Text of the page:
Addicted teen makes mom’s life hell

Substance abuse by a teenage son is turning his mother’s life into a waking nightmare.

NOWHERE TO TURN: A distraught mother says drugs have turned her 15-year-old son into her worst enemy Picture: RANDAL ROSSKRUGE

The mother, 51, who is not being identified as her 15-year-old drug addict son is under age, lives in fear as her child wastes away.

He terrorises family members, even threatening to kill them.

The mother said the family’s woes began last year when her son became addicted, dropped out of school and left home.

A few months later, she heard he was a vagrant in Butterworth.

“I went to fetch him. I wanted to bring him back so he could receive the help he needed.

“I couldn’t just turn my back on him. But he tells me he’ll never accept my help,” she said.

She showed a Daily Dispatch team furniture and appliances, saying her son had damaged them during violent outbursts.

Visibly distressed by her living conditions, she said: “He quit school. He spends his days smoking his life away. He has no respect for me or anyone else. He comes home still high and fights with us all.”

She shares her home with her two sons and a grandchild. The addicted teen is her youngest child.

The mother suffers from lymphedema, a condition in which collection of fluids causes swelling in her arms and legs.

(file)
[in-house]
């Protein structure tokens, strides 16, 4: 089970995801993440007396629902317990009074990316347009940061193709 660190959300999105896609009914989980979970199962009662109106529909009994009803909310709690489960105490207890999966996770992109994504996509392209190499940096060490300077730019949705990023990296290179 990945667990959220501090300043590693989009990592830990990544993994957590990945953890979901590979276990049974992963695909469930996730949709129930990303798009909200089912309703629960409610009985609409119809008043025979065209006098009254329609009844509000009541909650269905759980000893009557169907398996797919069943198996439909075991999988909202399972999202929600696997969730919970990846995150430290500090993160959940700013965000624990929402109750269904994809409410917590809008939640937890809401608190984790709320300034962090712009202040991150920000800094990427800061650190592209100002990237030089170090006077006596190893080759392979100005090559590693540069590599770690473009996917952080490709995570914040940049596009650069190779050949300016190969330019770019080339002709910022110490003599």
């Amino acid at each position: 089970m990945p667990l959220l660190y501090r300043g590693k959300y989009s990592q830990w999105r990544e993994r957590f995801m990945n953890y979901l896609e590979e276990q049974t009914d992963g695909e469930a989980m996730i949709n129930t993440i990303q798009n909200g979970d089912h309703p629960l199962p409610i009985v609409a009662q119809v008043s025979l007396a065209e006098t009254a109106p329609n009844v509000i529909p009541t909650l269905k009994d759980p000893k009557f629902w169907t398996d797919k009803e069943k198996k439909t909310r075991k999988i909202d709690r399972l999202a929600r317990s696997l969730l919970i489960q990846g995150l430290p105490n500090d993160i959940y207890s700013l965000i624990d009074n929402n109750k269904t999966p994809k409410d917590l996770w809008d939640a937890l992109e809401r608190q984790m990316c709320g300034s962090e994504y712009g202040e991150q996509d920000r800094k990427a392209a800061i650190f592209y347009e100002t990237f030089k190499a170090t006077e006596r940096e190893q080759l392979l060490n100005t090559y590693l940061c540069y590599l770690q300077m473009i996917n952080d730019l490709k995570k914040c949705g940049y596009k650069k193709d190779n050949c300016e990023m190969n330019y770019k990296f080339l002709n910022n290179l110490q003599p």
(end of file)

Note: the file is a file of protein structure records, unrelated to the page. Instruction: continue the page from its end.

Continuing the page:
She struggles to walk but said her son has her running to neighbours for help when his violent attacks begin.

“I am living in turmoil. He’s turned me into a laughing stock and I’m being stripped of my dignity.”

She said she was at her wits end and believed that opening a case against her son was her only hope.

“I need help. We live in fear here. He said he is going to kill his brother and stress me until I die.”

She said she had tried to get police intervention, obtain a restraining order against him as well as open a police case. All have proved futile.

Police spokeswoman Warrant Officer Hazel Mqala said because the boy was still a minor, he could not be arrested.


Lisebanzi Foundation social worker Gugu Mfubu, who works with youths battling different addictions, said parental support was of “utmost importance”.


“If the child is violent, it’s best to send him or her to a place of safety to prevent further turmoil in the family. Rehabilitation is possible but parents must stand with their children through it all.” —



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